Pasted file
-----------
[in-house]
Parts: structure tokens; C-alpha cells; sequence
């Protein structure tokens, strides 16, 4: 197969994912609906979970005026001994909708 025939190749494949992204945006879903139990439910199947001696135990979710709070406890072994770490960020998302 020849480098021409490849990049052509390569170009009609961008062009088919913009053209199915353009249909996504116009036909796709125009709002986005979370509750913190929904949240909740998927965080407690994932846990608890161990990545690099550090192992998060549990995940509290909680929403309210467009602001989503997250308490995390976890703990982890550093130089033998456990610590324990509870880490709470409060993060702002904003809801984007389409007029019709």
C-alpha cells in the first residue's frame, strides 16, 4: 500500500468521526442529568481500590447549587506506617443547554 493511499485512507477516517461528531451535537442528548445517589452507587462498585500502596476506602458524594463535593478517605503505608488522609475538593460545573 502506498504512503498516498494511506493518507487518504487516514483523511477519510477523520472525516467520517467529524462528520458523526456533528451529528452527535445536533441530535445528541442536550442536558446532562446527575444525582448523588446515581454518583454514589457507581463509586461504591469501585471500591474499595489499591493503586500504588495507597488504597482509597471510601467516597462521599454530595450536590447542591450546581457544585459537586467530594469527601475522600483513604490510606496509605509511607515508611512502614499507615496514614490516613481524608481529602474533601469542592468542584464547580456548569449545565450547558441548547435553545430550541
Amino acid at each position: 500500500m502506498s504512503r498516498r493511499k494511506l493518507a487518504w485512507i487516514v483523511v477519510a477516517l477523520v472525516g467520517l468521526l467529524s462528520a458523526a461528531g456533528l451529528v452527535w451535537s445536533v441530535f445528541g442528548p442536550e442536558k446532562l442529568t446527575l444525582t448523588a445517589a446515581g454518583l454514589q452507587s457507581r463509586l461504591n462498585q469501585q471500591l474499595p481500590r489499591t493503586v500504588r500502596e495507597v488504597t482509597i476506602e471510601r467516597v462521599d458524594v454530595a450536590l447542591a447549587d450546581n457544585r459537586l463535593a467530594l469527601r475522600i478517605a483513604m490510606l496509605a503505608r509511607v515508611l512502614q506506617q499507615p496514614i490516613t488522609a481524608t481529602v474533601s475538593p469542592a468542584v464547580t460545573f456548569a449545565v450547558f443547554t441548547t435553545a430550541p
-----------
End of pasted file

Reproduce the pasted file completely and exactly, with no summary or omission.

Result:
[in-house]
Parts: structure tokens; C-alpha cells; sequence
């Protein structure tokens, strides 16, 4: 197969994912609906979970005026001994909708 025939190749494949992204945006879903139990439910199947001696135990979710709070406890072994770490960020998302 020849480098021409490849990049052509390569170009009609961008062009088919913009053209199915353009249909996504116009036909796709125009709002986005979370509750913190929904949240909740998927965080407690994932846990608890161990990545690099550090192992998060549990995940509290909680929403309210467009602001989503997250308490995390976890703990982890550093130089033998456990610590324990509870880490709470409060993060702002904003809801984007389409007029019709």
C-alpha cells in the first residue's frame, strides 16, 4: 500500500468521526442529568481500590447549587506506617443547554 493511499485512507477516517461528531451535537442528548445517589452507587462498585500502596476506602458524594463535593478517605503505608488522609475538593460545573 502506498504512503498516498494511506493518507487518504487516514483523511477519510477523520472525516467520517467529524462528520458523526456533528451529528452527535445536533441530535445528541442536550442536558446532562446527575444525582448523588446515581454518583454514589457507581463509586461504591469501585471500591474499595489499591493503586500504588495507597488504597482509597471510601467516597462521599454530595450536590447542591450546581457544585459537586467530594469527601475522600483513604490510606496509605509511607515508611512502614499507615496514614490516613481524608481529602474533601469542592468542584464547580456548569449545565450547558441548547435553545430550541
Amino acid at each position: 500500500m502506498s504512503r498516498r493511499k494511506l493518507a487518504w485512507i487516514v483523511v477519510a477516517l477523520v472525516g467520517l468521526l467529524s462528520a458523526a461528531g456533528l451529528v452527535w451535537s445536533v441530535f445528541g442528548p442536550e442536558k446532562l442529568t446527575l444525582t448523588a445517589a446515581g454518583l454514589q452507587s457507581r463509586l461504591n462498585q469501585q471500591l474499595p481500590r489499591t493503586v500504588r500502596e495507597v488504597t482509597i476506602e471510601r467516597v462521599d458524594v454530595a450536590l447542591a447549587d450546581n457544585r459537586l463535593a467530594l469527601r475522600i478517605a483513604m490510606l496509605a503505608r509511607v515508611l512502614q506506617q499507615p496514614i490516613t488522609a481524608t481529602v474533601s475538593p469542592a468542584v464547580t460545573f456548569a449545565v450547558f443547554t441548547t435553545a430550541p